We are being punished for insisting on our sex-based rights
The campaign for women’s equality at the University of Bristol has been a long and protracted struggle. In 1913, when students formed a Women’s Suffrage Society, 300 students vandalised the Women’s Social and Political Union office and attacked the women with missiles and eggs after militant suffragettes burned down a sports pavilion in the city.
Fortunately, such violence no longer occurs, but the battle for women’s rights continues. Earlier this year, the Bristol Student Union sanctioned the feminist society ‘Women Talk Back!’, of which I am president, for excluding trans women from female-only talks and debates about rape and sexual assault.
Unlike the historic suffragettes, we didn’t break the law in the course of our activism: quite the contrary. We merely insisted upon our sex-based rights, in accordance of the 2010 Equality Act.
Women Talk Back! welcomes everyone to our public events with renowned feminist speakers, but our consciousness-raising meetings are limited to the female sex. This is to protect women’s right to privacy, safety and dignity while discussing sensitive subjects like male violence, sexual abuse and reproductive rights.
The decision by the SU to sanction our group is part of a broader campaign waged against feminists at Bristol. Back in February 2018, the SU put forward a motion entitled “Prevent future trans-exclusionary radical feminists -TERFs- from holding events at the university.” The word “TERF” is an acronym for “trans-exclusive radical feminism”, and is often used as a slur to silence dissenting women.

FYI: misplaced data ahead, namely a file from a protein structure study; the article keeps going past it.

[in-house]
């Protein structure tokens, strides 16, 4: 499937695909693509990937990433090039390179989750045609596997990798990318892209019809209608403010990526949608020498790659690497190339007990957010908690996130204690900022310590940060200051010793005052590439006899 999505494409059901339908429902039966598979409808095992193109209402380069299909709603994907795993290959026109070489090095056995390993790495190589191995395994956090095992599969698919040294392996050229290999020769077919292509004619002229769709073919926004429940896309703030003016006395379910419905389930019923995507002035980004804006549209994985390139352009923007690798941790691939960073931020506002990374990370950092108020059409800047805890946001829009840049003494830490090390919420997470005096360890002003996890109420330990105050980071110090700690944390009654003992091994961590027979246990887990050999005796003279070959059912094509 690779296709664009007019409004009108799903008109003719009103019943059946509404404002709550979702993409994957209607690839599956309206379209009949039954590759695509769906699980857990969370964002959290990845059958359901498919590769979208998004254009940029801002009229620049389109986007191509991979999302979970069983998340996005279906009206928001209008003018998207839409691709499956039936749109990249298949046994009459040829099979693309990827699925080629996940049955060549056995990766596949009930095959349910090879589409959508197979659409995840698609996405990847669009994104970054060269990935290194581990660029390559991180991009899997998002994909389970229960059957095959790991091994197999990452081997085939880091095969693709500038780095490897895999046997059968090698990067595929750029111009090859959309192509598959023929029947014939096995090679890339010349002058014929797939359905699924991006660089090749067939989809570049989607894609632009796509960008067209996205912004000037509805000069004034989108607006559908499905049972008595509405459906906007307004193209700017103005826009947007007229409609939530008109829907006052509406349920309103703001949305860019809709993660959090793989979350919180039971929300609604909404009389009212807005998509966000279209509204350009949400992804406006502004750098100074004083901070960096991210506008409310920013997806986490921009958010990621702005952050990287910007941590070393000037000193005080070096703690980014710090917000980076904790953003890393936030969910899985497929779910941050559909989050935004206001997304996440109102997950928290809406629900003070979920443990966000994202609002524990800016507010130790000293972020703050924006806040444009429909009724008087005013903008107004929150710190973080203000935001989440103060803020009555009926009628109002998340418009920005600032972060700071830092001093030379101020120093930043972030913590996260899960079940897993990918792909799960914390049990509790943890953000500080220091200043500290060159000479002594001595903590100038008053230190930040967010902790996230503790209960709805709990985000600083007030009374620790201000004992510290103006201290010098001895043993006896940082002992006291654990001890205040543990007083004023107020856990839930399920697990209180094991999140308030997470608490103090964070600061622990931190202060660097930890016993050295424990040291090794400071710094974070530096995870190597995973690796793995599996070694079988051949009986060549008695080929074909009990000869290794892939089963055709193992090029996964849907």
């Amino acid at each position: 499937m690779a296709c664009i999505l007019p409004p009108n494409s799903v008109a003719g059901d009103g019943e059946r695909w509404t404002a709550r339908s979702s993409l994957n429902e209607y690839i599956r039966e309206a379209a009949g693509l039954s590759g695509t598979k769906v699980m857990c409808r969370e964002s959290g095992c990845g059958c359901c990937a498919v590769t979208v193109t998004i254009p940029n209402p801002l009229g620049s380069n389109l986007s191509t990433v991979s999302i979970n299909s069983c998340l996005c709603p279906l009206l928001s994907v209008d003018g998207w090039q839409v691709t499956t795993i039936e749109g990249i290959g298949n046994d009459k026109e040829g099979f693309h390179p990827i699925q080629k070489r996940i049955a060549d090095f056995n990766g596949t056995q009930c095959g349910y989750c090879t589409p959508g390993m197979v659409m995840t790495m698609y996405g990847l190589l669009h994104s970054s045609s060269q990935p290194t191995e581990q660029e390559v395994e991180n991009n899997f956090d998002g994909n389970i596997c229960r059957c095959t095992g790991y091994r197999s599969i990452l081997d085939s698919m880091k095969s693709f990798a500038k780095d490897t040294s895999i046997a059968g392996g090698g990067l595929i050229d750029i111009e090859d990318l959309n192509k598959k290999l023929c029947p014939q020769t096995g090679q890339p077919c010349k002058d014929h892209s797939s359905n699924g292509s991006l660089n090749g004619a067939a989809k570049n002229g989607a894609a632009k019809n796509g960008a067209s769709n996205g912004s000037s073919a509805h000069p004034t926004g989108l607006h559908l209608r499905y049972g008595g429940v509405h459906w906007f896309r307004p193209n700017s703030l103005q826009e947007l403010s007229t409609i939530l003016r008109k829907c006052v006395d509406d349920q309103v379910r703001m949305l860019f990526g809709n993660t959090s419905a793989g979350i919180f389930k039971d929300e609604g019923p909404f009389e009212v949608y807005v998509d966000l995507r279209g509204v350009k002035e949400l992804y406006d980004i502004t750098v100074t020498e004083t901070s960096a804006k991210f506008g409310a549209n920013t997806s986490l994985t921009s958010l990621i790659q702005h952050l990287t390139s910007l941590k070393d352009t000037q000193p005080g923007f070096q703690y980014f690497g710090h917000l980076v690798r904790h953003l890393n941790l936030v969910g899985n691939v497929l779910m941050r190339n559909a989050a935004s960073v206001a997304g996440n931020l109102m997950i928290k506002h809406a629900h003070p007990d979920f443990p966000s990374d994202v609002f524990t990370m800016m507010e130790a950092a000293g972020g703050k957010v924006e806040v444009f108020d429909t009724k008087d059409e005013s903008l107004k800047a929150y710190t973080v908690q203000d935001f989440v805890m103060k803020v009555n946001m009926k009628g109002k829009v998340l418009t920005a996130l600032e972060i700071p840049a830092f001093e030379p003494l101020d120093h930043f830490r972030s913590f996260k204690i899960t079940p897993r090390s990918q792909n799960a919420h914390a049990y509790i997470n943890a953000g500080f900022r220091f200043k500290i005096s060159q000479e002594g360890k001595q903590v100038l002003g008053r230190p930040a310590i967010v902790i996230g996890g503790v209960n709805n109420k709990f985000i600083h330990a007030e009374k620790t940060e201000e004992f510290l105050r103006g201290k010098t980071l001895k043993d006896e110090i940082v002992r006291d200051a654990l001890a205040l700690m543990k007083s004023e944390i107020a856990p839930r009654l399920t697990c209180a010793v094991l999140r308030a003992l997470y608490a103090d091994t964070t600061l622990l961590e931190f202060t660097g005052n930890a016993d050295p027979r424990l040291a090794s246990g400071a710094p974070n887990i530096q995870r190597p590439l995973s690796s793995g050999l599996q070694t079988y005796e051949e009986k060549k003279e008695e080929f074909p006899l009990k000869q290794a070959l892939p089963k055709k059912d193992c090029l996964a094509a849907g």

After we affiliated as a group, the SU then rewrote the definition of women in their bylaws: “All who self-define as women, including (if they wish) those with complex gender identities that include ‘woman’, and those who experience oppression as women.”
In March 2020, our society held a meeting on ‘Boundaries and Feminism’ and trans activists demanded that we allow a male student into our meeting. We refused, citing the law, which resulted in a student complaint to the Bristol SU. Now the SU is forcing our members to participate in mandatory “diversity and inclusion” training and I have been ordered to step down as president.
The treatment of Women Talk Back! is reflective of how feminists in senior positions within academia are suffering at the hands of trans activist students: in Oxford, History Professor Selina Todd requires security to attend her classes. In Edinburgh University, former rector Ann Henderson faced sustained campaigns of abuse with little institutional support.
But nobody is more vulnerable within academia than students and early career researchers — and it is for that reason that I am suing the University of Bristol for facilitating bullying and harassment against me.
None of the 70+ members of our feminist society have any intention of complying. We will not be emotionally blackmailed nor coerced into breaking down our boundaries. Women have a right to say “no” and that is exactly what we will do.
Raquel Rosario Sánchez is a writer, researcher and campaigner from the Dominican Republic